Senate barrels toward final vote on defense bill, eyeing fight with the House

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The Senate has so far sidestepped contentious debates on partisan personnel issues that could tank the bill, including the Pentagon’s abortion travel policy that has been bitterly opposed by Republicans.

House Republicans, meanwhile, passed their defense bill largely along party lines this month after loading it with conservative proposals — including blocking the abortion policy, limiting transgender medical care and throwing up roadblocks to diversity and inclusion programs in the military.

While Republicans won some provisions in the Senate bill addressing abortion and diversity efforts, the most hard-line proposals were seen as non-starters in the Democratic-led chamber.

“House Republicans should look to the Senate to see how things get done,” Schumer said on the floor Thursday. “We are passing important bipartisan legislation. They are throwing on the floor partisan legislation that has no chance of passing.”

Democrats and Republicans saw a breakthrough late Wednesday after the bill appeared stalled, hammering out a deal to vote on 11 amendments. Meanwhile, leaders on the Senate Armed Services Committee are expected to offer a bipartisan package of another 48 uncontroversial amendments.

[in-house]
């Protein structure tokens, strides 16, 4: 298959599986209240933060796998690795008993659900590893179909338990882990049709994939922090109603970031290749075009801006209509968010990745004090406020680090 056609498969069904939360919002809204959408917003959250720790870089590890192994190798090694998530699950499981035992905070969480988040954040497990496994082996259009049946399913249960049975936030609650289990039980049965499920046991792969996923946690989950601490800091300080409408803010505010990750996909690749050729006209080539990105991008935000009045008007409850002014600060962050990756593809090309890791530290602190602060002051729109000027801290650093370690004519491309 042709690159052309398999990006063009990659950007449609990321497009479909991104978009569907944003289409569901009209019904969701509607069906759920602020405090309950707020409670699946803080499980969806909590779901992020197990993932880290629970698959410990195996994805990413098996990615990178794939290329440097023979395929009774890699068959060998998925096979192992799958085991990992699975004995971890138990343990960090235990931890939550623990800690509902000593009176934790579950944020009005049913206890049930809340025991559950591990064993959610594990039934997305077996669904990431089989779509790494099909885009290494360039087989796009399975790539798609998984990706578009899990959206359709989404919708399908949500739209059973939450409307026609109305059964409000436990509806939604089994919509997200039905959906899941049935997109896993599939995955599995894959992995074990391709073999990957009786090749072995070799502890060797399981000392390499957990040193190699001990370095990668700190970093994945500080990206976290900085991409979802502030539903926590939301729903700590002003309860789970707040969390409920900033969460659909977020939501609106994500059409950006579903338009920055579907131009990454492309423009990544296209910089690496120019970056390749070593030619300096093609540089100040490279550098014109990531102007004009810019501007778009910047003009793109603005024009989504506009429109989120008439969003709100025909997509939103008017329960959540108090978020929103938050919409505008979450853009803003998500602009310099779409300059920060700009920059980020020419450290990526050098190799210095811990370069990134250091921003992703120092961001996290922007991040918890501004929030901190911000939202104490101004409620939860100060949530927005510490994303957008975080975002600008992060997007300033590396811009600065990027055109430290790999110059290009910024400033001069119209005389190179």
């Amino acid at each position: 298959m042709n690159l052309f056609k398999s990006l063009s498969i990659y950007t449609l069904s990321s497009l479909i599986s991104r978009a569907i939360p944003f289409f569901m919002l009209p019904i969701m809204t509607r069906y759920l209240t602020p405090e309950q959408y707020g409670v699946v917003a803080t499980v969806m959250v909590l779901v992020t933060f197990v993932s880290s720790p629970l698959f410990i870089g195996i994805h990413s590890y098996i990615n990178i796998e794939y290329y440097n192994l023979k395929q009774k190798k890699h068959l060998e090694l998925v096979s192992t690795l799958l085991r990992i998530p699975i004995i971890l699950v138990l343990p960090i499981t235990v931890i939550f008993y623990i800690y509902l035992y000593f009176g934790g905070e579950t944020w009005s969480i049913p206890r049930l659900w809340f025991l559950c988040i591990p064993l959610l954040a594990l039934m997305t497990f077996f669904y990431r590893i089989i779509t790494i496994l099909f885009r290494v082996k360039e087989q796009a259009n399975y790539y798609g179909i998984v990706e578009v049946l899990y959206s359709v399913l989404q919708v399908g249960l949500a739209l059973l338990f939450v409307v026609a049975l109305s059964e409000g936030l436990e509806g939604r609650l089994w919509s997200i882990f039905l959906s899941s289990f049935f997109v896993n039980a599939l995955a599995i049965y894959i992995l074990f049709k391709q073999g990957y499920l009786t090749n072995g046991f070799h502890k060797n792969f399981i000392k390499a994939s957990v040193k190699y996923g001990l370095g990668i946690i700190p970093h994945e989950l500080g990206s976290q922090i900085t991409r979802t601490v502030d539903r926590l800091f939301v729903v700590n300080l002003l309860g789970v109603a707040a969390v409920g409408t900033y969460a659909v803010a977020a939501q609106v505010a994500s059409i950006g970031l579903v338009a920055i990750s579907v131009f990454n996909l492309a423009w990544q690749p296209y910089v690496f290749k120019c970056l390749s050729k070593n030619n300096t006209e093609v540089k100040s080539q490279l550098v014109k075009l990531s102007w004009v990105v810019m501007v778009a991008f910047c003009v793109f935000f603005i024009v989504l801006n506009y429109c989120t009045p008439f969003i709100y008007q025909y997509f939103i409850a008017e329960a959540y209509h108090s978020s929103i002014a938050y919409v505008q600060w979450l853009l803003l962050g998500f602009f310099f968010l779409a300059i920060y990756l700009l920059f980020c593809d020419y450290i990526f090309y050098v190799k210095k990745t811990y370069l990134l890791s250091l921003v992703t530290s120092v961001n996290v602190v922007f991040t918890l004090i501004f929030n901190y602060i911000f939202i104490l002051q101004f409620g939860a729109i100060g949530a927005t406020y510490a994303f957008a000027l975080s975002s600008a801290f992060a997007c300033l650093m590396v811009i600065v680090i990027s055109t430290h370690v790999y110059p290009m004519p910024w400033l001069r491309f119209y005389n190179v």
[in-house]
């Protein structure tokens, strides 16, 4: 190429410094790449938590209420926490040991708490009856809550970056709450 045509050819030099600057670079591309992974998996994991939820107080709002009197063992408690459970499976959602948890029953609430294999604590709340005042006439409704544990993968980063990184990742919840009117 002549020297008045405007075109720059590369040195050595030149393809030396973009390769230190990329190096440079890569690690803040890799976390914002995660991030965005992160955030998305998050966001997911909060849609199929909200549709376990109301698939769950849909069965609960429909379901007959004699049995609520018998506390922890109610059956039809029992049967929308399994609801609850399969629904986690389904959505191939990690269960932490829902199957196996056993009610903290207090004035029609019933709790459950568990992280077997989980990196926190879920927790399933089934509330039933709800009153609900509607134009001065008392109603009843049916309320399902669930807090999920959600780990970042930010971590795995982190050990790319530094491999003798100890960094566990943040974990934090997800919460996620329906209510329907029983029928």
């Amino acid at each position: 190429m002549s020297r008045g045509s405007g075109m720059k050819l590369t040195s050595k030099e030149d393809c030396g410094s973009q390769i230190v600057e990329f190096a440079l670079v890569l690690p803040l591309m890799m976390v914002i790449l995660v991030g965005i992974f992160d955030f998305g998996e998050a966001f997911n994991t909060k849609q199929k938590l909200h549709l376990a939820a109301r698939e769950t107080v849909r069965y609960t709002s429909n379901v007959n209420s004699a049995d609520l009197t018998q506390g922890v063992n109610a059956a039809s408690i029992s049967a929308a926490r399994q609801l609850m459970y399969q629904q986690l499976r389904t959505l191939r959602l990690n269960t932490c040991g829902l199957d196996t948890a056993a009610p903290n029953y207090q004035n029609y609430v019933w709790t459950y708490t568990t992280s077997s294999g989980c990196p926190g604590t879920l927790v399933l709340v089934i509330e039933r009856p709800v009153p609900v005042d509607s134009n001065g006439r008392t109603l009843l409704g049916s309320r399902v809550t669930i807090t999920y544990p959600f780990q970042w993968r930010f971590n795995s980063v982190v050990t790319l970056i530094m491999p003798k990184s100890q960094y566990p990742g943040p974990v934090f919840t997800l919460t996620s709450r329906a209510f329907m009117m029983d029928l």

The Senate is expected to vote on at least eight amendments starting Thursday morning. The list includes an amendment from Sen. Bernie Sanders (I-Vt.) to slash the Pentagon budget by 10 percent. Another proposal from Sen. Roger Marshall (R-Kansas) would limit the specific flags that can be flown over public buildings, including military bases and embassies. Similar proposals have been criticized by Democrats because they would effectively ban the pride flag.

The Senate also shot down three other amendments on Wednesday evening as it inched forward.

Democrats turned back a proposal from Senate Armed Services top Republican Roger Wicker of Mississippi and ranking Senate Foreign Relations Republican Jim Risch of Idaho to designate a lead inspector general for Ukraine aid from one of the watchdogs already conducting oversight of the assistance. Senators also rejected Sen. Rand Paul’s (R-Ky.) amendment to task the special inspector general for Afghanistan reconstruction with oversight of Ukraine aid.

Senators also rejected a Sen. Ted Cruz (R-Texas) offering on Wednesday that would have prevented the Pentagon from implementing another Covid-19 vaccine mandate and pave the way for reinstating troops who were booted from the military for refusing to get the shot.

Joe Gould contributed to this report.

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